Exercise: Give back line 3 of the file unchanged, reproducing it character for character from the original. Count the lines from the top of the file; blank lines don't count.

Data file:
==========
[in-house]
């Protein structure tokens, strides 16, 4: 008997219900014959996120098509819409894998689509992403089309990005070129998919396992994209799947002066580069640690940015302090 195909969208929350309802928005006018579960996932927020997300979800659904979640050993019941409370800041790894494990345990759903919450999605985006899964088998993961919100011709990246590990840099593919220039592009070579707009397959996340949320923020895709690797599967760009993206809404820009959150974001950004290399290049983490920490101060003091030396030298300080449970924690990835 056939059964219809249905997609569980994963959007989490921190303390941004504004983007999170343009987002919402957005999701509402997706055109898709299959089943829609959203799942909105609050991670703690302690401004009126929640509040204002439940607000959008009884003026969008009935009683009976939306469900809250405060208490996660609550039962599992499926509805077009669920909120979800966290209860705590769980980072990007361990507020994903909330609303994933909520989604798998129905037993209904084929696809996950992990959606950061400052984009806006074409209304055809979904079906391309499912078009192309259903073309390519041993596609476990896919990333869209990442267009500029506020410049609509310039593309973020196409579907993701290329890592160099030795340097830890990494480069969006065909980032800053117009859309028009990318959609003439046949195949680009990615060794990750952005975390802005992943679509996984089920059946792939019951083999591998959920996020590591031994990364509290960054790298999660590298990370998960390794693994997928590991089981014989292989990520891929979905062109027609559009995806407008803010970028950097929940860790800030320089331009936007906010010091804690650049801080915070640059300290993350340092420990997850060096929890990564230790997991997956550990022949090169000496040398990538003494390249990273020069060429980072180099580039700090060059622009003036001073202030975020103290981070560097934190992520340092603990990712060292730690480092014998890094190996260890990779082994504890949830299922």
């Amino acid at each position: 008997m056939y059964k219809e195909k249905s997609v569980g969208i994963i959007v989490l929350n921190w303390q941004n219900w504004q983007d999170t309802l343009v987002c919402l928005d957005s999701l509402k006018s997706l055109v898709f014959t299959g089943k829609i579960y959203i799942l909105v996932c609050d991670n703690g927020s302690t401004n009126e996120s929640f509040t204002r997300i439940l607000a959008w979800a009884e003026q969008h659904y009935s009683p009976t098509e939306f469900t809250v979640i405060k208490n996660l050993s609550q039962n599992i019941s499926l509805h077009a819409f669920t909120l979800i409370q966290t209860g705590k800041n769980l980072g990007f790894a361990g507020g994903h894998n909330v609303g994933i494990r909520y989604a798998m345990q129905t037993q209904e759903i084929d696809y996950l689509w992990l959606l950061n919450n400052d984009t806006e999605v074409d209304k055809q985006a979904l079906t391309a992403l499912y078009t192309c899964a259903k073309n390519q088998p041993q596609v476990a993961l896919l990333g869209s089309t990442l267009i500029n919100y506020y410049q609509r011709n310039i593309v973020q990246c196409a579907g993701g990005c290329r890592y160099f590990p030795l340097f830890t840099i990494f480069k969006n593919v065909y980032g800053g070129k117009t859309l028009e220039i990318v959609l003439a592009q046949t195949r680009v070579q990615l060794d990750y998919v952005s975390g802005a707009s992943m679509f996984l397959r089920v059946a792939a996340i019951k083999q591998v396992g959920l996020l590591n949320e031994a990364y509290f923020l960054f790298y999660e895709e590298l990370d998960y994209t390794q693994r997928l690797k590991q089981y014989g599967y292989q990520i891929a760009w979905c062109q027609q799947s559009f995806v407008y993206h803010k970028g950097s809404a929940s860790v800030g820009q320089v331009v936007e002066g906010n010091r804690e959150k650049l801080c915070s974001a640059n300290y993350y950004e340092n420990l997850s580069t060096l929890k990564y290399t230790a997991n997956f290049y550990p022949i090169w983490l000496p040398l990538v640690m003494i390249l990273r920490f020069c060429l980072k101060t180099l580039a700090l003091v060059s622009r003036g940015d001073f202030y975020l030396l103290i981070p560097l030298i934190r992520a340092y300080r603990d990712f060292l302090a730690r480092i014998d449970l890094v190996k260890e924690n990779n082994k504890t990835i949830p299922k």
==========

């Amino acid at each position: 008997m056939y059964k219809e195909k249905s997609v569980g969208i994963i959007v989490l929350n921190w303390q941004n219900w504004q983007d999170t309802l343009v987002c919402l928005d957005s999701l509402k006018s997706l055109v898709f014959t299959g089943k829609i579960y959203i799942l909105v996932c609050d991670n703690g927020s302690t401004n009126e996120s929640f509040t204002r997300i439940l607000a959008w979800a009884e003026q969008h659904y009935s009683p009976t098509e939306f469900t809250v979640i405060k208490n996660l050993s609550q039962n599992i019941s499926l509805h077009a819409f669920t909120l979800i409370q966290t209860g705590k800041n769980l980072g990007f790894a361990g507020g994903h894998n909330v609303g994933i494990r909520y989604a798998m345990q129905t037993q209904e759903i084929d696809y996950l689509w992990l959606l950061n919450n400052d984009t806006e999605v074409d209304k055809q985006a979904l079906t391309a992403l499912y078009t192309c899964a259903k073309n390519q088998p041993q596609v476990a993961l896919l990333g869209s089309t990442l267009i500029n919100y506020y410049q609509r011709n310039i593309v973020q990246c196409a579907g993701g990005c290329r890592y160099f590990p030795l340097f830890t840099i990494f480069k969006n593919v065909y980032g800053g070129k117009t859309l028009e220039i990318v959609l003439a592009q046949t195949r680009v070579q990615l060794d990750y998919v952005s975390g802005a707009s992943m679509f996984l397959r089920v059946a792939a996340i019951k083999q591998v396992g959920l996020l590591n949320e031994a990364y509290f923020l960054f790298y999660e895709e590298l990370d998960y994209t390794q693994r997928l690797k590991q089981y014989g599967y292989q990520i891929a760009w979905c062109q027609q799947s559009f995806v407008y993206h803010k970028g950097s809404a929940s860790v800030g820009q320089v331009v936007e002066g906010n010091r804690e959150k650049l801080c915070s974001a640059n300290y993350y950004e340092n420990l997850s580069t060096l929890k990564y290399t230790a997991n997956f290049y550990p022949i090169w983490l000496p040398l990538v640690m003494i390249l990273r920490f020069c060429l980072k101060t180099l580039a700090l003091v060059s622009r003036g940015d001073f202030y975020l030396l103290i981070p560097l030298i934190r992520a340092y300080r603990d990712f060292l302090a730690r480092i014998d449970l890094v190996k260890e924690n990779n082994k504890t990835i949830p299922k």